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Computed tomography (CT) of the brain demonstrated a 2.3 cm × 2.0 cm hemorrhagic tumor mass with a high-density lesion in the midline of the cerebellar vermis and the left parasagittal region of the cerebellum [Figure 2]a and [Figure 2]b. Brain magnetic resonance imaging showed a short T1 with contrast-enhancing nodules over the left cerebellar peduncle, left cerebellopontine angle, and left frontal and temporal regions. Multiple ill-defined lower density lesions were found in the subcortical region of the bilateral parietal white matter [Figure 3]. Laboratory data showed no bleeding tendency (prothrombin time: 9.6 s; activated partial thromboplastin time: 24.8 s; and platelets: 146000/μL).
Figure 2: (a) A 2.3-cm ovoid high-density lesion in the midline of the cerebellar vermis and the left parasagittal region of the cerebellum. (b) A contrast enhancement lesion surrounded by a hematoma

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Figure 3: (a-c) A short T1 with contrast-enhancing nodules over the left frontal and left temporal regions, left cerebellar peduncle, left cerebellopontine angle, and multiple ill-defined lower density lesions in the subcortical region of the bilateral parietal white matter

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The patient underwent a cerebellar tumor resection for biopsy and decompression via a suboccipital craniotomy. Histopathologic examination revealed a metastatic brain melanoma. Postoperatively, the patient's GCS was 15, with a relatively slow response. A brain CT image obtained 21 days after the operation revealed hydrocephalus [Figure 4]a and [Figure 4]b. Symptoms of hydrocephalus, including headache, nausea, vomiting, and unsteady gait, were also noted. The standard VP shunting procedures (Medtronic PS valve, high pressure; opening pressure: 14.5 cmH2O) were performed to control the hydrocephalus.
Figure 4: (a and b) Diffuse ventricular dilatation demonstrating communicating hydrocephalus. (c) Brain computed tomography scans 10 days after the shunt procedure, when the patient became drowsy, showing a massive intratumoral hemorrhage and swelling in the left parietal lobe. (d) Multiple malignant melanoma-related intracerebral hemorrhages over the right occipital lobe and the right head of the caudate nucleus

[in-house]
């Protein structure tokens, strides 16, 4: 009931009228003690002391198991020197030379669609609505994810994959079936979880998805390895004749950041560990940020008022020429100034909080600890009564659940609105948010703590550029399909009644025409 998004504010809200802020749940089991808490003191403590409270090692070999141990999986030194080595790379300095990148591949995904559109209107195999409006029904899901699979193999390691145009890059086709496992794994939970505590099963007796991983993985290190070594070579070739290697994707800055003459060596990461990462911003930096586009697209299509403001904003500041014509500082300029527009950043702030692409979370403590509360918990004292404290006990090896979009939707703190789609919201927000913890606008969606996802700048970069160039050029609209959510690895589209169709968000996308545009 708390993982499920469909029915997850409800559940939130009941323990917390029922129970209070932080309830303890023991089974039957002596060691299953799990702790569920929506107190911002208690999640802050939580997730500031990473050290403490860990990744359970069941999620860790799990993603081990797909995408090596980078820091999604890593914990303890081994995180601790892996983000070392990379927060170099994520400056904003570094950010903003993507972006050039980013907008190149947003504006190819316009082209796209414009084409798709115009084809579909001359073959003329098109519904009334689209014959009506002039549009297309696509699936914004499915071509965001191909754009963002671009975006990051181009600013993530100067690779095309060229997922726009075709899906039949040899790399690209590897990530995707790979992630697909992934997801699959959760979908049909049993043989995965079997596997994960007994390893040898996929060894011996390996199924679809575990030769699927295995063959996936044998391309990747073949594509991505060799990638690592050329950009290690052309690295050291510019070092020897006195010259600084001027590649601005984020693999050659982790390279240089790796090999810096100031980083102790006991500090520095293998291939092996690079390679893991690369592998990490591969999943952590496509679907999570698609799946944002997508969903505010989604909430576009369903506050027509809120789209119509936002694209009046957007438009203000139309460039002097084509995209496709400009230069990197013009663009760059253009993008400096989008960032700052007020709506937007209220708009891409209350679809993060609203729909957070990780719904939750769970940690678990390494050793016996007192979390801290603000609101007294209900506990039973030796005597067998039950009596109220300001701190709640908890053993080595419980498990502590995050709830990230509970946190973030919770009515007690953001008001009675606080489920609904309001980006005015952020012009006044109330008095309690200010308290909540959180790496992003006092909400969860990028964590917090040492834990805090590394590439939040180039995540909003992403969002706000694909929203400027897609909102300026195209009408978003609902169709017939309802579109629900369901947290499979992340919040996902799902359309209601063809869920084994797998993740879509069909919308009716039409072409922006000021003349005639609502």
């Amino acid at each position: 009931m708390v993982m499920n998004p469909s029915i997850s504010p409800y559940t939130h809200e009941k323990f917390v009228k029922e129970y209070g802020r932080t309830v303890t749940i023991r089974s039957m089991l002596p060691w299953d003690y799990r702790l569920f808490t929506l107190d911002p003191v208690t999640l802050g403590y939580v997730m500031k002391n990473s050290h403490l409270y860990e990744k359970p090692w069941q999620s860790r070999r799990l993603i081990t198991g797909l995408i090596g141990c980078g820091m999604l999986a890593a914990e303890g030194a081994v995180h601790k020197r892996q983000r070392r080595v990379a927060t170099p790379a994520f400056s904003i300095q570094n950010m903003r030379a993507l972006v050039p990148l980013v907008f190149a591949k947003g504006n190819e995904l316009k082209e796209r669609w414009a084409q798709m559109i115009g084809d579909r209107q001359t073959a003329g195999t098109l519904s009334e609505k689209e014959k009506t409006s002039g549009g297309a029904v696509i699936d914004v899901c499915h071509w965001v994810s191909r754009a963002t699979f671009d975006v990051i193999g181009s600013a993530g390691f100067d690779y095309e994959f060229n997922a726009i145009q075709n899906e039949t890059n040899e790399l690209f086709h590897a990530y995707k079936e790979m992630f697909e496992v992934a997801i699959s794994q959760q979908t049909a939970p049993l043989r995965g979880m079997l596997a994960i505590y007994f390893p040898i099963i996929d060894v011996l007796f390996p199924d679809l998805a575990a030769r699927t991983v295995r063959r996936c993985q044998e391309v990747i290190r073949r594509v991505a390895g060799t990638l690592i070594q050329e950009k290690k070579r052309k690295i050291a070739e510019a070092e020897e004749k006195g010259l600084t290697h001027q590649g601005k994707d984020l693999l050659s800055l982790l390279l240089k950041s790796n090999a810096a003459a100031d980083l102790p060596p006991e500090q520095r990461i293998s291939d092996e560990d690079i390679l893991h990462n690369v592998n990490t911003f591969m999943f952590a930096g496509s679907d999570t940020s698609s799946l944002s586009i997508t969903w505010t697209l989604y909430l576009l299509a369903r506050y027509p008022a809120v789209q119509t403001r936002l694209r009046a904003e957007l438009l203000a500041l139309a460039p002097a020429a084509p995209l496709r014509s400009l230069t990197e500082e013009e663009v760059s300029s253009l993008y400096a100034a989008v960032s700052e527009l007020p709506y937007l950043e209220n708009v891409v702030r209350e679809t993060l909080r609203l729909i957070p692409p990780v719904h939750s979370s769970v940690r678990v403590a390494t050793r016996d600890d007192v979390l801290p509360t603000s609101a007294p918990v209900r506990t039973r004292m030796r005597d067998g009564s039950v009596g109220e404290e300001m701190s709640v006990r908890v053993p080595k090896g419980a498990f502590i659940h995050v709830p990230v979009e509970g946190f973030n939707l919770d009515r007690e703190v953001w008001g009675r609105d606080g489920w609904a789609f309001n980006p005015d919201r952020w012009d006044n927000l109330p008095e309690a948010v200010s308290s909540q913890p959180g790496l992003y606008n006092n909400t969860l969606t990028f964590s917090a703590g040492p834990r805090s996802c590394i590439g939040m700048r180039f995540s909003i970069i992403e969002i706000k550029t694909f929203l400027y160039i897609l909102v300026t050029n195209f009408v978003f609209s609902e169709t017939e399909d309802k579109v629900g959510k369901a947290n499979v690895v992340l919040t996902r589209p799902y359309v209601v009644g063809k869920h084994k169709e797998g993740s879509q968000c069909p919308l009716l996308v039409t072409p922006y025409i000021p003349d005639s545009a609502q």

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After the surgery, the patient's response and symptoms improved rapidly. Unfortunately, 10 days after the VP shunt implantation, the patient developed progressive drowsiness, severe posterior neck pain, and headache. A physical examination revealed weaker muscle power on the right limbs, with a score of 3/5 on the British Medical Research Council strength scale, and an increase in the deep tendon reflex. A brain CT scan showed multiple melanoma-related intracerebral hemorrhages (ICHs) over the left parietal lobe, right occipital lobe, and head of the caudate nucleus [Figure 4]c and [Figure 4]d. The rapid worsening of subfalcine herniation with massive intratumoral hemorrhages necessitated an emergency surgery for removal of the ICH with shunt ligation. Seven days later, the CT showed more ICH and severe brain swelling. The patient's poor neurological state and absent brainstem reflexes precluded any contemplation of reoperation, and the patient died 3 days later.


  Discussion Top


Melanoma is one of the most common tumors to metastasize to the brain, ranking the 5th after carcinomas of the lung, breast, kidney, and gastrointestinal tract. A high incidence of male predominance (79%) has been noted for all thin metastatic melanomas. The autopsy incidence of cerebral metastasis for a primary melanoma at the Sloan-Kettering Cancer Center is 40%. Even with advanced treatments, such as surgical intervention, radiation therapy, and chemotherapy, the median surgical time of a metastatic melanoma patient is only 6–9 months, and only 15% of these patients live for >3 years.[1] Several studies have reported the detection of brain metastases in 10%–70% of patients with metastatic melanoma, and autopsies confirm that 70%–90% of these patients died from melanoma. Once a diagnosis of cerebral metastasis of melanoma is confirmed, the median survival is under 6 months, and metastasis causes death in 94% of these cases.[2] The prognosis for patients with metastatic melanoma is particularly poor if cerebral metastases are present.